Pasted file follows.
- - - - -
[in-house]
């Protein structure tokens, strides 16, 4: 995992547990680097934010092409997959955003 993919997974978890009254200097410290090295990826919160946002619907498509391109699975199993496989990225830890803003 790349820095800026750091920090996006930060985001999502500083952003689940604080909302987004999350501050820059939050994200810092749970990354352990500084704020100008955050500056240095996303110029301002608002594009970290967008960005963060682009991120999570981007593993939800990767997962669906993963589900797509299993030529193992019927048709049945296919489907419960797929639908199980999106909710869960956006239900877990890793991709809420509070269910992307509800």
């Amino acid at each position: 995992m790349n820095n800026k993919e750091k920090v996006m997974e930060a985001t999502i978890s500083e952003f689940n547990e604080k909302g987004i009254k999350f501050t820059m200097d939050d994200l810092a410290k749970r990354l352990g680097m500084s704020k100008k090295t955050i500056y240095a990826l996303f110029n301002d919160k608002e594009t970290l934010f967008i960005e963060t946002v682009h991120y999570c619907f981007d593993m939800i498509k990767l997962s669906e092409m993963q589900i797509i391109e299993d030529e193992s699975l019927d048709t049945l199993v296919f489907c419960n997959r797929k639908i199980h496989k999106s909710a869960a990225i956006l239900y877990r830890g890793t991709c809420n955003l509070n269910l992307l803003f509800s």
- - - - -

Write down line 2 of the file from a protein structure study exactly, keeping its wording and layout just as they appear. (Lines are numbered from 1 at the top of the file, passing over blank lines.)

């Protein structure tokens, strides 16, 4: 995992547990680097934010092409997959955003 993919997974978890009254200097410290090295990826919160946002619907498509391109699975199993496989990225830890803003 790349820095800026750091920090996006930060985001999502500083952003689940604080909302987004999350501050820059939050994200810092749970990354352990500084704020100008955050500056240095996303110029301002608002594009970290967008960005963060682009991120999570981007593993939800990767997962669906993963589900797509299993030529193992019927048709049945296919489907419960797929639908199980999106909710869960956006239900877990890793991709809420509070269910992307509800």